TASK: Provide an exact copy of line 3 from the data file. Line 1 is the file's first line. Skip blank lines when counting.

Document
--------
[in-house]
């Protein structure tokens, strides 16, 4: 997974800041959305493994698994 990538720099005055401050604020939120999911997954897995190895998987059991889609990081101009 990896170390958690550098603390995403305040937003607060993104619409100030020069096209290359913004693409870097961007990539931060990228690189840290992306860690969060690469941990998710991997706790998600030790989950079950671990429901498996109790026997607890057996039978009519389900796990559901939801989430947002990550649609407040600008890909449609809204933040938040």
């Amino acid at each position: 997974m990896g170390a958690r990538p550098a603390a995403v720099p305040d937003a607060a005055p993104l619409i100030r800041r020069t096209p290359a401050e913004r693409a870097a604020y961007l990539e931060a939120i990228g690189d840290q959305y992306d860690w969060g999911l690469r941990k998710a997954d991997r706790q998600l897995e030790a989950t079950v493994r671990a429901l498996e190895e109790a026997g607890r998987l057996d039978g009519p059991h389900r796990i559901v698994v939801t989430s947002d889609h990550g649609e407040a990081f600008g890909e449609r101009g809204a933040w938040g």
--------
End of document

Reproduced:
């Amino acid at each position: 997974m990896g170390a958690r990538p550098a603390a995403v720099p305040d937003a607060a005055p993104l619409i100030r800041r020069t096209p290359a401050e913004r693409a870097a604020y961007l990539e931060a939120i990228g690189d840290q959305y992306d860690w969060g999911l690469r941990k998710a997954d991997r706790q998600l897995e030790a989950t079950v493994r671990a429901l498996e190895e109790a026997g607890r998987l057996d039978g009519p059991h389900r796990i559901v698994v939801t989430s947002d889609h990550g649609e407040a990081f600008g890909e449609r101009g809204a933040w938040g």